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Michelle Buntain: When did you work at the Writing Center, and did you start as a consultant or did you start as an AD [assistant director]?

Barrie Olson: I worked in the Writing Center 2010 to 2012, and I was an AD when I was there.

MB: Okay, so you were hired as an AD then?

BO: I was, yeah.

MB: Who was the director at the time when you were hired?

BO: The first year it was Dr. Rosner, and then she retired. And then Bronwyn took over for the second year.

MB: What were some of your responsibilities as an assistant director?

BO: Obviously consulting was a part of it, but then also working with the writing tutors with their own development. Also helping to facilitate the classes and different training programs. And then also some sort of independent 1:00projects that the ADs got to decide on. My first year with Dr. Rosner, we did a survey outreach research project about faculty to see how we could work with faculty on their own writing -- so, not getting faculty to send their students, but actually get faculty in the door. And then my second year, with Bronwyn, was the year that we piloted the dissertation writing retreat. That was my project, and really a labor of love.


MB: Do you want to talk about that a little bit? How that was created?

BO: Sure, yeah. Bronwyn came in that first year and met with the ADs and we were sort of just talking about what direction we wanted it to be, because with a new director we could kind of change things up a little bit. What are some ways that we can reach people we hadn't reached? I'm not really sure [of] the order of events, but I know that the graduate school -- Beth Boehm had reached out to try and get us to help graduate students more, and that's -- I don't know, I just started thinking about what we could do, and a dissertation writing retreat seemed like such a great idea because I was a PhD student at the time and some of my best writing happened when I was writing with other people. Not necessarily talking about my writing, but [for example] going to a coffee shop and sitting next to a colleague and just saying, "hey, for the next two hours we're just going to write and hold each other accountable to writing." And so that's really where the retreat started from, was just "what would it be like if over a break we got, I don't know, ten to fifteen PhD students in a room and 3:00just said hey, we're going to create an environment where you want to write." And it grew from there. We matched them -- we paired them with consultants, so not only were they writing but they were getting feedback on their writing, and we provided snacks, we provided yoga breaks -- just a place where writing could happen. I hope it's still going. I'm not sure. At least when I was there, and even when I wasn't an AD, I think I continued to be a consultant the following summer, and/or participant. I'll be honest, it's a bit of a blur, writing my dissertation. Anyway, it was really cool. It was a fun time to be a part of the writing center.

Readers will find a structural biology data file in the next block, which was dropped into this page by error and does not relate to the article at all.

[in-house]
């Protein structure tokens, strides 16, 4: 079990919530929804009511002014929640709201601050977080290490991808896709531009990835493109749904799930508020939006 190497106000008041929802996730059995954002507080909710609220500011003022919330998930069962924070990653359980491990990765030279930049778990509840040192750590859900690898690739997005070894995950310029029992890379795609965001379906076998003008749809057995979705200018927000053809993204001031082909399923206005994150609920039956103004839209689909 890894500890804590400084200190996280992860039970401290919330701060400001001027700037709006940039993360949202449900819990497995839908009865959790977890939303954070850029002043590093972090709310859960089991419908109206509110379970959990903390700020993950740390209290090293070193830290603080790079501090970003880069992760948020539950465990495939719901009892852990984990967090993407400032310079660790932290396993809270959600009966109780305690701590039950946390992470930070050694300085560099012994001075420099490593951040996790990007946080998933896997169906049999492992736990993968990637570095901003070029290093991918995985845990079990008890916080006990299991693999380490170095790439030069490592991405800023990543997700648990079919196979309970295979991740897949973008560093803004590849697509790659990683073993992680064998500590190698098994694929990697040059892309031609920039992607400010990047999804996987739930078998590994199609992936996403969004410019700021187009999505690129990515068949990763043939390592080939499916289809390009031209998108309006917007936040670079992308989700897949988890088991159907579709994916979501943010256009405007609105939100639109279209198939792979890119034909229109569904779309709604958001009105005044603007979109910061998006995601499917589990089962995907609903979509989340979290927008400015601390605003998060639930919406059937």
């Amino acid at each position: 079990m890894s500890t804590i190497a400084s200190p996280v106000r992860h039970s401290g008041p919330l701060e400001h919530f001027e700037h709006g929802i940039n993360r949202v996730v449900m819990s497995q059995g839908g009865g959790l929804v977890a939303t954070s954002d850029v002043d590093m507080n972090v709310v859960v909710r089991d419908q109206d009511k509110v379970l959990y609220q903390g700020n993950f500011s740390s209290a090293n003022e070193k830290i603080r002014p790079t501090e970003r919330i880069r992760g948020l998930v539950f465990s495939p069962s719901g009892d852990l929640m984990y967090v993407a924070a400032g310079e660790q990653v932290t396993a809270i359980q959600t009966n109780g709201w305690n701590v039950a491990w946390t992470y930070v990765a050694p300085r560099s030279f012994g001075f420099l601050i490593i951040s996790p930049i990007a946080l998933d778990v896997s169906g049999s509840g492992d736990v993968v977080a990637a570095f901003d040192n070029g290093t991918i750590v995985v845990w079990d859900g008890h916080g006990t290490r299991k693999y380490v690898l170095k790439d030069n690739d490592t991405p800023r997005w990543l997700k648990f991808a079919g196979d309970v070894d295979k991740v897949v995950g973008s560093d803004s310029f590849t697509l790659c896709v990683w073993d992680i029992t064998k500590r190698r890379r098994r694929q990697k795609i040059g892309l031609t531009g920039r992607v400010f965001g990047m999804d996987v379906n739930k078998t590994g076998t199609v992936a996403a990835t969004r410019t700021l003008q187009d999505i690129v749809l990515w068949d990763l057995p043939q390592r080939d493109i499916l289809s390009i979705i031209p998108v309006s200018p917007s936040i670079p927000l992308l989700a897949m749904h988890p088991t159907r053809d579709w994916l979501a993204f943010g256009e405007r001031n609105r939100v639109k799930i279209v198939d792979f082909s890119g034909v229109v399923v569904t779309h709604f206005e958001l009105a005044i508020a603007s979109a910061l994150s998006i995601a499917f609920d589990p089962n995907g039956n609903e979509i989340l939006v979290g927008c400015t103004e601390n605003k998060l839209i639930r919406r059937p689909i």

MB: I also had in my notes that you were part of starting the writing center blog.

BO: Yes. Gosh, I forgot about that. Again, I was always really interested in 4:00making the writing center more visible to people, so whether it was getting faculty in the door, the dissertation writing retreat --  just trying to bring down that wall that made people uncomfortable. I got started in writing centers when I was working on my masters, but even before then I just worked as an administrative assistant in a writing center during my undergrad time, and everyone who came through the door -- it was like "oh, I'm a really bad writer." I'm sure the narrative hasn't changed much. They were either coming in with this negative vibe, like "I'm really bad at this" and super uncomfortable and not really sure what they were going to get. Or they were being made to come in because it was a requirement from one of their professors. When you're coming in with that feeling, you're not particularly enthusiastic. It's kind of like having to go to the dentist. So part of it was just, "let's make the tutors 5:00visible so that you can see that we're people, and normal people -- not super scary." And then part of it was this educational opportunity for people to learn what the writing center actually is -- that it's not just like, "come, we'll fix your grammar" or "it's only for people who are bad at writing" -- to really showcase it as this place where the very best writers are constantly getting feedback on their writing. Coming to the writing center is a sign of being an awesome writer and an awesome thinker, and so the blog was an attempt at doing that, highlighting different consultants and just getting [writers] in. It's 6:00work that I continue to do in my career now.

MB: Can you talk a little bit about what you do now, and if there's anything that you haven't mentioned already that your experience at the Writing Center really fed into that?